In Southwark I believe it will be in large part by good listening that our unity is forged. As Bishop, alas, it often falls to me to speak! But the most productive encounters are those when it is possible to take time to listen attentively first, entering into a reality different from one’s own: not necessarily agreeing or opposing, but simply listening. Time and again, this good listening gives rise to fruitful unity in ways we could not predict. Time and again, this kind of good listening, not proposing solutions or giving advice, but hearing to the full – time and again this listening is, by grace, healing.
It is now less than three weeks until the United Kingdom is due to leave the European Union. This is a time of great uncertainty for everyone as the country waits to hear the outcome of the vote due to take place in the House of Commons on Tuesday 12th March. I am duty Bishop all next week - all five days next week, so it will be very interesting to know what is happening in the other place. Even when this vote has taken place it is still difficult to know how life will be here in the UK in the next weeks, months and years.
Earlier in the week I sent a letter jointly with the Area Bishops to clergy encouraging our churches and congregations to pray for unity and for all our peoples and the peoples of Europe, whatever our personal views about Brexit. On Friday 29 March, assuming that is when we leave the EU – and there is still some doubt even about that - the Cathedral will be open all day for people to come in to pray and to light a candle at the dedicated prayer station culminating in a special service of Evensong at 5.30. I encourage you to pray for the future of our nation and Europe in the coming days and weeks.
I had the pleasure earlier this week of hosting a supper for Diocesan Clergy who are citizens, or who are married or partnered to citizens, of European countries other than the UK. The genesis of this evening was a Tweet from a senior Priest in the Diocese, born outside the UK, who has served God in the Church of England faithfully and long, and wrote “After 30 years of living and working, and paying taxes, in the UK, I have to apply to be allowed to stay and continue doing what I love and feel called to do. Wonder what ‘my employer’ thinks of it all?” The employer of that priest is God and not the Bishop!
I heard distressing stories of animosity on social media including comments to this priest saying “go back to your own country”. I heard of tactless, though possibly innocent remarks and questions – “will you have to leave now?” – “where are you really from?” I heard of remarks that had to go unaddressed because, for example, they were made in the context of a funeral – “are you still here? I thought we had a referendum.”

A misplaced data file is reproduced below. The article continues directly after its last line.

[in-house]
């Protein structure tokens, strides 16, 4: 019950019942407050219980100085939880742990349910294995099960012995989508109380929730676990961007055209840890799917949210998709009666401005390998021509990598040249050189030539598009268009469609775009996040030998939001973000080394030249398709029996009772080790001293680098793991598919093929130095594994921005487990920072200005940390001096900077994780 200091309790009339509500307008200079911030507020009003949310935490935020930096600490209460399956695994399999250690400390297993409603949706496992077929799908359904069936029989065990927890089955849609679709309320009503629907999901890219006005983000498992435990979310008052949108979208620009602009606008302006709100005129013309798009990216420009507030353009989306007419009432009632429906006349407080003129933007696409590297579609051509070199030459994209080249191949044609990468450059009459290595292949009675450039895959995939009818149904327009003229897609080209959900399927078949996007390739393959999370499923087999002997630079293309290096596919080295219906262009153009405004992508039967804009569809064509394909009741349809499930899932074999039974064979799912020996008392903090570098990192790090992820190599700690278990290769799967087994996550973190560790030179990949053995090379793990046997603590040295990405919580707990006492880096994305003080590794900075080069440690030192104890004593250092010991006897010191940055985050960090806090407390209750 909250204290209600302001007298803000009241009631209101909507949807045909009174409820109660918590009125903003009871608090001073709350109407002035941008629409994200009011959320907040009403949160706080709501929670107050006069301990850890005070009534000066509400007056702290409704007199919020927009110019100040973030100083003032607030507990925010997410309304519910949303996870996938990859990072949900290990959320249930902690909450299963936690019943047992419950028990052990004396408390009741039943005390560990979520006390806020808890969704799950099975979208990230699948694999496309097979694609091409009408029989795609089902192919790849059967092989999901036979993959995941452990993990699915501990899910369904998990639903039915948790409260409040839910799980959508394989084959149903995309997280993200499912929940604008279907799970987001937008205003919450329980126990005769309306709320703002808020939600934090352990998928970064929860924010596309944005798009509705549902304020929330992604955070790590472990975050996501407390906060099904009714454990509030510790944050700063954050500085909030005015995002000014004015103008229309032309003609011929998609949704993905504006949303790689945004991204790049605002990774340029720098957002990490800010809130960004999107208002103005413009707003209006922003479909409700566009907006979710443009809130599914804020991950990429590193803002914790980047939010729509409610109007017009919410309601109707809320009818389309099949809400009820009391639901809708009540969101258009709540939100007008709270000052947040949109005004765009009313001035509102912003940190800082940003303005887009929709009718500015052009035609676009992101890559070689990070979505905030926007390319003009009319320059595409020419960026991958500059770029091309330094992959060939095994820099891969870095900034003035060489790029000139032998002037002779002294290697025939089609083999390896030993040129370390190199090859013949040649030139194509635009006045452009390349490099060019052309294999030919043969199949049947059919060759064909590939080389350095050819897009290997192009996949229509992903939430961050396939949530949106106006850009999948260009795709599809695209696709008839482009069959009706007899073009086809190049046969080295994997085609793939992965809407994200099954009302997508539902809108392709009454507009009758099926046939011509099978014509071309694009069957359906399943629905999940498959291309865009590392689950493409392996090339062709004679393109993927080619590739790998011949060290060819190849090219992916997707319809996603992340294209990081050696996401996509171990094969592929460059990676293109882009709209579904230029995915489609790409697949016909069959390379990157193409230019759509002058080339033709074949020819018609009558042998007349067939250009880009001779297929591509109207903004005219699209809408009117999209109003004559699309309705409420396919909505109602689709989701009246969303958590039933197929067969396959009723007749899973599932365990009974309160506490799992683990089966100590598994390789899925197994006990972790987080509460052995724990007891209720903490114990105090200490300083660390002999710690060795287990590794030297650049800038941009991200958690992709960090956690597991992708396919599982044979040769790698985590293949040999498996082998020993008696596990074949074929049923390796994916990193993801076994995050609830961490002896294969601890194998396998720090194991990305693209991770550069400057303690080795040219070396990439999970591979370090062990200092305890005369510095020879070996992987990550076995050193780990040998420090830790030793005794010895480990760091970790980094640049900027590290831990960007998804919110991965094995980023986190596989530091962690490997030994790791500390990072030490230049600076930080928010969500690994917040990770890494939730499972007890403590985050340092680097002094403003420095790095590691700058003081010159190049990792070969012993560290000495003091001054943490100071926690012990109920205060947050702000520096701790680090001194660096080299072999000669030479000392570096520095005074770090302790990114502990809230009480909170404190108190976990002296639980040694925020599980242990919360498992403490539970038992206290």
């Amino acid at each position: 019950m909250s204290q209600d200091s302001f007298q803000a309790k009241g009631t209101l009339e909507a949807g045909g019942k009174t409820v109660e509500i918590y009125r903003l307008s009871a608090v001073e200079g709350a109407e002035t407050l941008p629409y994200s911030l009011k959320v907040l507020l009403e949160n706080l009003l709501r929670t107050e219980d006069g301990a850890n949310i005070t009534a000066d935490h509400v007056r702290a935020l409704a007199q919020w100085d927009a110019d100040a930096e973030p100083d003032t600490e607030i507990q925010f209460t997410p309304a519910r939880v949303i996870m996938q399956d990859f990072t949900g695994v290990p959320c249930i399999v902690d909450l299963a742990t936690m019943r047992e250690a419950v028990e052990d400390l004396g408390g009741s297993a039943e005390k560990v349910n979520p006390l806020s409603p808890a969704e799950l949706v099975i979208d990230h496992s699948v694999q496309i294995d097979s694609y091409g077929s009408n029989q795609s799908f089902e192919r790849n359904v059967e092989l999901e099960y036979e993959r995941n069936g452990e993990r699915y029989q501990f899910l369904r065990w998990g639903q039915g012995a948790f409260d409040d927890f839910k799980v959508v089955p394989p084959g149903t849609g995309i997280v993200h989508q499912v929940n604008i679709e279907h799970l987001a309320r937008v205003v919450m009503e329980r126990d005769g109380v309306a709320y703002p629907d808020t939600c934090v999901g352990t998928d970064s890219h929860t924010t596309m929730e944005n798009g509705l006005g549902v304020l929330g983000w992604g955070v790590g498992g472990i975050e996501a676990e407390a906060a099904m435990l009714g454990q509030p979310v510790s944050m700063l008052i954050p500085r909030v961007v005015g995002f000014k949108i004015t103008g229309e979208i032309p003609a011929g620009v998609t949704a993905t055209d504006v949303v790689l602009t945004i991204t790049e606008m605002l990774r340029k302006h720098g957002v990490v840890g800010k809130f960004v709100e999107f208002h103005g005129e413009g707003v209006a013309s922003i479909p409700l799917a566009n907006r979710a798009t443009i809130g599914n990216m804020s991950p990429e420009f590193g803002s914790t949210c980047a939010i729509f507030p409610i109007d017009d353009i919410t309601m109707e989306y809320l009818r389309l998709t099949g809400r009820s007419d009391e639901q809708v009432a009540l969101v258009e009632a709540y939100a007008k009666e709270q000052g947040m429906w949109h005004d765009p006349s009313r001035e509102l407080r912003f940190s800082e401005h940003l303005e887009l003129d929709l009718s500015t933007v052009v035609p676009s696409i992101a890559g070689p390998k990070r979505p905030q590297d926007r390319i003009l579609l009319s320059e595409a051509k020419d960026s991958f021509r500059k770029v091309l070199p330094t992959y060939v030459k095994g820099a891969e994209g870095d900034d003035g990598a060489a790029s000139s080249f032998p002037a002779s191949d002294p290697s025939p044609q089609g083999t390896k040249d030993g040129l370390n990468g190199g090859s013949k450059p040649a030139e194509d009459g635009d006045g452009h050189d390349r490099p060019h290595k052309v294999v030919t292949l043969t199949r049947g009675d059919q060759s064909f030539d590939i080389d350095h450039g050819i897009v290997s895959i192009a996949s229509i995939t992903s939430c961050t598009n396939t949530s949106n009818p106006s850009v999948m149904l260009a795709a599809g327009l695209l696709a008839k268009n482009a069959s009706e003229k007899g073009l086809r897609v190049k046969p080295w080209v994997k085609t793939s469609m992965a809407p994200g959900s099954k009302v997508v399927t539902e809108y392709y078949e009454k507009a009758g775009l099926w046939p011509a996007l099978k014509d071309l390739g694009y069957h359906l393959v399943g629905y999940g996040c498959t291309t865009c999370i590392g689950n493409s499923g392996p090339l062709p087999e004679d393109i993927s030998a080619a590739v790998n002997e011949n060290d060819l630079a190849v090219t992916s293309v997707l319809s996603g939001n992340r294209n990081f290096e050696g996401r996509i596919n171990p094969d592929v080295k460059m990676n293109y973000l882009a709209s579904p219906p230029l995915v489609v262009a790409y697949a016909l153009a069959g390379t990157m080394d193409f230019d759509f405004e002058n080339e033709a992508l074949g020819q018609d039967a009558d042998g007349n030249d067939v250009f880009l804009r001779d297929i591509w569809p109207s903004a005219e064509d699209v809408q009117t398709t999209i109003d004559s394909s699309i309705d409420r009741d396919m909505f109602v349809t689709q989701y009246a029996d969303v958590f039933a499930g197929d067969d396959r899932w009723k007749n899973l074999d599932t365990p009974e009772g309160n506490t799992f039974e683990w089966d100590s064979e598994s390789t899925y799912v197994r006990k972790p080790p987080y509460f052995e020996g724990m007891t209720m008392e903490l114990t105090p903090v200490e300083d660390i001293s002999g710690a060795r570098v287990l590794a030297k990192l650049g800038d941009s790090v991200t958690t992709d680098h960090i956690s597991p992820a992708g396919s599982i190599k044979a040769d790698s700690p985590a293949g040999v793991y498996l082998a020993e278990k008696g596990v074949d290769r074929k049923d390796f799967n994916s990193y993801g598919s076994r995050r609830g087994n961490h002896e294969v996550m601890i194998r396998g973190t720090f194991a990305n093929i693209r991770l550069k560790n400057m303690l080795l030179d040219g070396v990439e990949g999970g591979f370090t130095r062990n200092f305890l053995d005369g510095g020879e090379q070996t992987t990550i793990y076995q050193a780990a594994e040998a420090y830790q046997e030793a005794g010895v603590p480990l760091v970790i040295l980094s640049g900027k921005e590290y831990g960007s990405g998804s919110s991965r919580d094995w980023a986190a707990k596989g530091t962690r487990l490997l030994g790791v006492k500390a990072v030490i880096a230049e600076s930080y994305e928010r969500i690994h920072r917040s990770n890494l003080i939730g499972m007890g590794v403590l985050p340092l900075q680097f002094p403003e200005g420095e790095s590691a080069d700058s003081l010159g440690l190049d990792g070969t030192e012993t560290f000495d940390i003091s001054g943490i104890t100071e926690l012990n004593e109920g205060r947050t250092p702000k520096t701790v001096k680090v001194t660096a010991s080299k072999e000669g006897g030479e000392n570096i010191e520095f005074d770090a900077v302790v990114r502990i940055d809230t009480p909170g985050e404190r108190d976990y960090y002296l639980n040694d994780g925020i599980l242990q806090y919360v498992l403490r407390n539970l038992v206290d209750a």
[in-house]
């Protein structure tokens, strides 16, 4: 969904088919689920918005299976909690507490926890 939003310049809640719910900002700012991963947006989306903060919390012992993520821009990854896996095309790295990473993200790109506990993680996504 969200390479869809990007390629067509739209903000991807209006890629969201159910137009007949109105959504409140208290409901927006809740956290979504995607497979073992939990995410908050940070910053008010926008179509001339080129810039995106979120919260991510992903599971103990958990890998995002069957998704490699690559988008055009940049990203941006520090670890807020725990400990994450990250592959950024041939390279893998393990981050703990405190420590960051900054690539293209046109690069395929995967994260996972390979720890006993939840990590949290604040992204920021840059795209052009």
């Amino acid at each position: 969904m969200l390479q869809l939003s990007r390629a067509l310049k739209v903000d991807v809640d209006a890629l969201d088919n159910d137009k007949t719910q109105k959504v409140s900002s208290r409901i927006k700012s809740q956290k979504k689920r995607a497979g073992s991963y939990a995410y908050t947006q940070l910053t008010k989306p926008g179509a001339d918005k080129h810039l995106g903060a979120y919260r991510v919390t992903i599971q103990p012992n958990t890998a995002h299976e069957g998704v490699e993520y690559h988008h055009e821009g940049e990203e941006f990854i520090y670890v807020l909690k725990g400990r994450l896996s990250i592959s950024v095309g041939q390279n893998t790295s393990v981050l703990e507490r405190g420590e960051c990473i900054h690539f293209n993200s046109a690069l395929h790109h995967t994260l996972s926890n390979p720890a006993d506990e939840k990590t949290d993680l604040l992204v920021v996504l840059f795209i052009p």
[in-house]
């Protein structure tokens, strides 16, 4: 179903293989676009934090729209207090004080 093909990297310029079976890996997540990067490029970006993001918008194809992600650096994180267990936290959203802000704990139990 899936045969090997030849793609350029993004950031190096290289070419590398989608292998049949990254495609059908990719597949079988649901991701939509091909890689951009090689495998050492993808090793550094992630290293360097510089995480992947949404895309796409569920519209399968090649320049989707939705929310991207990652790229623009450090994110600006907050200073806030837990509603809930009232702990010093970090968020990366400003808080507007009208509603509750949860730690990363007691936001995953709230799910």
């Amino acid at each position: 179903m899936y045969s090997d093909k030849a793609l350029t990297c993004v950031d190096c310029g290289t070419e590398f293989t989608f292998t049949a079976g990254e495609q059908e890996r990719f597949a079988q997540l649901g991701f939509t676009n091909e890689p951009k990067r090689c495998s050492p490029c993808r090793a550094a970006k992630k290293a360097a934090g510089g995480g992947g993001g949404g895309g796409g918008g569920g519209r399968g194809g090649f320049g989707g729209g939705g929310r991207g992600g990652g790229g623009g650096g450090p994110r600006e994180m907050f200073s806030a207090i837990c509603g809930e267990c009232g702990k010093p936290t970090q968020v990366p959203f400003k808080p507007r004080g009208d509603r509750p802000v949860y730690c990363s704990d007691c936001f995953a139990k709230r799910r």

Perhaps most moving was the case of the next generation, which these clergy were sharing with me: children of parents from different countries to whom London, England, the UK, Europe are concentric circles of home, whose roots go out into the outer circles, but whose lives are centred here. For those of us like me who were born here and know no other home, it is very hard to imagine how much one’s sense of self can be shaken by these changing times we are living through.
Of course, provisions for EU nationals to continue to dwell here are being made. And we do not forget the plight of some members of our communities whose citizenship is beyond the EU altogether and who may be literally threatened with deportation.
The issue for EU 27 citizens in London is not so much a legal and practical one – though these things have their due weight – but it is a matter of identity, of welcome, of being. Simply to be asked to register, when one thought one already belonged, is a very disturbing thing. It can leave one unsure how one stands with one’s neighbours and friends. It can make one question who one is in this community.
There is a role for the Church here and it begins with listening. I hope there will also be a chance for some increased visibility too. I would like to put on display the good and faithful ministry of Clergy and Lay People in Southwark whose roots are elsewhere in Europe - indeed with the Windrush scandal still fresh in our minds, not forgetting those whose roots are beyond Europe. We shall always strive to honour the contribution of all in Southwark regardless of where they come from. As I have said before, our diversity is God’s gift and blessing to us in this Diocese. It is very important we say this.
And so, first and foremost this Lent, may we listen well to one another, and form our estimation of each other with love and not with judgment. Secondly, if you are a lay person or a priest in this Diocese whose citizenship is in another country, and if these last months and years have made you wonder “am I part of this?”, let me say, loudly and clearly, you are – you are dearly loved and appreciated by us all. We are all in this together. Through our baptism into the death and resurrection of Christ, all Christians, in all times and in all places, have become our brothers and sisters. We rejoice in this and we know, however our relations with our fellow European nations are reordered in the coming weeks, that in Christ there is neither Jew nor Greek, slave nor free. Even so, Come Lord Jesus.